Sure, we had just returned from our first long-festival-weekend of the summer season – almost 470 miles north of home in the beautiful surroundings of Canadian Cottage Country, and initially had plans for a weekend of rest and recuperation once back home. But, when Toronto singer-songwriter (and good friend) Shawna Caspi reached out with news of performing a pair of shows in the US, well, you can’t turn down the chance to experience her always-fabulous music live in your (almost) backyard, right?
A Friday night show in downtown Philadelphia was not a feasible option for us on a work day, but a Saturday evening show just a short two-hour drive south in Herndon, VA certainly was – and on a glorious summer’s day, we found ourselves visiting the Arts Barn, a restored and renovated building perfectly configured for intimate live music. Shawna last performed in this part of Northern VA just before the arrival of the pandemic (an event we did not learn about until it was too late), so allowing lightning to strike twice and miss out again was simply not up for debate.
“Thank you so much for coming, this place is gorgeous,” Shawna stated once stepping up to the microphone, ready to commence a 2-hour set for a packed room. “I’ve just started coming back to the United States to do shows since the pandemic … this is so lovely to see so many people in the room for live music, so I’m going to start this show with a song about hope.” Launching into a beautiful acoustic version of “Hope Lives,” Shawna would take time throughout the evening to share several cuts from her 2021 “Hurricane Coming” album (reviewed previously on GDW), mixing in many older tunes for those in the room familiar with her pre-pandemic visit to the area.
As gifted a storyteller as she is a lyricist, Shawna shared plenty of tales behind these new tunes, reminiscing about road trips across the Saskatchewan prairies (“Ghost Town”), the art of quilting (“Leaving Came Easy”), and a composition born from a songwriting challenge (“Celebrate”). Shawna would also perform “Give In,” a tune written just before the arrival of the pandemic, and explained why she has not shared it for some time. “This is a song that I wrote and played for the first time on a New Year’s Eve show that I did when 2019 was moving into 2020. I was doing this show in Chicago – they have a radio station out there that used to have New Year’s Eve parties, and their studio would have a bunch of musicians come in and play a New Year’s Eve concert and broadcast it on the radio,” she offered. “So, I was really excited to play this song at the stroke of midnight, and then when everything hit, I just didn’t want to play this song anymore because it was filled with things that we weren’t allowed to do, and it just bummed me out so much. But now we’re back, and I’d really love to play this song again.”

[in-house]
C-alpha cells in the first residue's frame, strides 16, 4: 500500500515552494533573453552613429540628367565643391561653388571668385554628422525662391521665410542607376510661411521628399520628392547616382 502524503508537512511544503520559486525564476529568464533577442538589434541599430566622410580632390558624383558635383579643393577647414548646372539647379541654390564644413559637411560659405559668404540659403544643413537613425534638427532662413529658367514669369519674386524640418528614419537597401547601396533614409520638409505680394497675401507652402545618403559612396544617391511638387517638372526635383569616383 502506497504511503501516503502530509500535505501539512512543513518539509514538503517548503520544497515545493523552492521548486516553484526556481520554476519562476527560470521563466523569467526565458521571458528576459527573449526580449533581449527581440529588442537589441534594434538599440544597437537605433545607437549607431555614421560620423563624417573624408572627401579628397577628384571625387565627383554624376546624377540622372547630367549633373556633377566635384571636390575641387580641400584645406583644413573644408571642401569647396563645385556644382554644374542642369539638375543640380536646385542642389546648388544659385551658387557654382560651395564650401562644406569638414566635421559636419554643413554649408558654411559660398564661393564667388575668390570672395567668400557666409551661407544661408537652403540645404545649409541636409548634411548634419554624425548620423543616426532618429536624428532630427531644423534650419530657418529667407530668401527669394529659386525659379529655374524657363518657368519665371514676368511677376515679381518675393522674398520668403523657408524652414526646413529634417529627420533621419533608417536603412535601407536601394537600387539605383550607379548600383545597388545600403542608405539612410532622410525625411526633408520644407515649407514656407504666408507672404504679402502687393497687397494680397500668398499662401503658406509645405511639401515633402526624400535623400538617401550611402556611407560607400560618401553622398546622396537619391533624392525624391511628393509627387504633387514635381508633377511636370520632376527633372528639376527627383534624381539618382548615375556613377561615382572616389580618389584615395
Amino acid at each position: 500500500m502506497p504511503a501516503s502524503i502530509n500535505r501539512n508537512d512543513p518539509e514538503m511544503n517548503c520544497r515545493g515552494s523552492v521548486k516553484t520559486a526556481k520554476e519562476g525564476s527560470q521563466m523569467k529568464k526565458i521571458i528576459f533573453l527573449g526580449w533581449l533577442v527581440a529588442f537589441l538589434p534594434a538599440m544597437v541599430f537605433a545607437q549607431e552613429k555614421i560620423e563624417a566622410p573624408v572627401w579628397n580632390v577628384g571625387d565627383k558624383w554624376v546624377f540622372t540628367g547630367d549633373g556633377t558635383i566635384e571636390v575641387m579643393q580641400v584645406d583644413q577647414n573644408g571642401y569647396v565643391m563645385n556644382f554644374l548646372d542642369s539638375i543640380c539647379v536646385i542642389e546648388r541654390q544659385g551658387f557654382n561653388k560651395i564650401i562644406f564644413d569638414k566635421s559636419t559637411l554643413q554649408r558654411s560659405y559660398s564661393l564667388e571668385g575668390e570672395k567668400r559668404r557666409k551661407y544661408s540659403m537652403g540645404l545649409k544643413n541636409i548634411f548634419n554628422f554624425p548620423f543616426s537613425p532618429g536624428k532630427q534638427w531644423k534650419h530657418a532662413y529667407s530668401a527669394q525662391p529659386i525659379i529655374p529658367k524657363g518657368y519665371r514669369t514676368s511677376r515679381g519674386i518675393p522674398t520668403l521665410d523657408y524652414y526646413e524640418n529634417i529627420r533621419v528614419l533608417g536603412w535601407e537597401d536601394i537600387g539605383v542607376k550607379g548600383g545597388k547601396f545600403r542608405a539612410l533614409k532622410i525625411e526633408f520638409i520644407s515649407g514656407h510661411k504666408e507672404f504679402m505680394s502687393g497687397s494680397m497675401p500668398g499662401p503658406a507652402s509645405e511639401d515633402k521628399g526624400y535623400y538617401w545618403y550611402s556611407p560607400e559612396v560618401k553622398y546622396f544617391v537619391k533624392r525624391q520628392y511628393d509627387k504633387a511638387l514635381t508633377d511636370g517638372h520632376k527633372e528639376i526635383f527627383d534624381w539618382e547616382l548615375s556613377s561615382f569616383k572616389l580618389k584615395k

Accompanying older tunes with amusing vignettes, such as the inclusion of “Tennessee Waltz” to her repertoire, thanks in part to her Via Rail Music On Board performances, or sharing Joni Mitchell and Anaïs Mitchell songs that Shawna ‘wished she had written,’ the interplay between artist and audience shone all evening. The room certainly loved the tale that preceded “My Baby Can Fix A Bike.” “I’m an all-season cyclist in Toronto, although these days we don’t get much of a winter anymore, so it’s not too, too bad,” Shawna explained. “But it does a number on the bicycle because we do a lot of salting in Toronto, and at the end of the winter I always take my bike in to get checked out and fixed up so I can get back on the road again – so I wanted to write a love song for all the bike mechanics.”
Revisiting the pandemic-era theme, Shawna would connect “Devil’s Rolling Pin” to a tale about her home city. “Toronto was one of the most locked down cities in Canada during the pandemic, and it’s usually such a bustling place, a big city with lots going on, so it was really strange to have just everything shut down for so long,” she shared. “And it’s quite amazing that any live venues survived that. But they’re coming back, and I’ve got this place in my neighborhood called the Tranzac Club, where they’ve got music going on there all day, every day, and they were shut down, and now they’re open again, and they’re back at it. And it’s just so nice to have that again. … so, I want to dedicate this song to you tonight for coming out.”
With time for a final tune (although an encore would follow), being in such close proximity to the largest political geographical region on the east coast on this given night gave Shawna’s performance of “Not So Silent” a little more context, a proverbial extra punch. “If we sing this one really loud, maybe the folks in DC will hear it and they’ll just stop rolling back women’s rights all the time,” she exclaimed, the room nodding their agreement. “I try to play this song every show that I do. Someone said we should send some pot smoke from Canada to this direction next time we want to send smoke somewhere [referencing the current Canadian wildfires], and maybe they’d just chill out and stop banning books and all of that stuff.”
- Hope Lives
- Devil’s Rolling Pin
- Ghost Town
- Clouds (Joni Mitchell cover)
- Give In
- Hold The Light
- Love In A Moving Van
- Nothing On You
- My Baby Can Fix A Bike
- Never Enough
- Tennessee Waltz (cover)
- Real World (Anaïs Mitchell cover)
- One More Chance
- Leaving Came Easy
- Not So Silent
- Running Start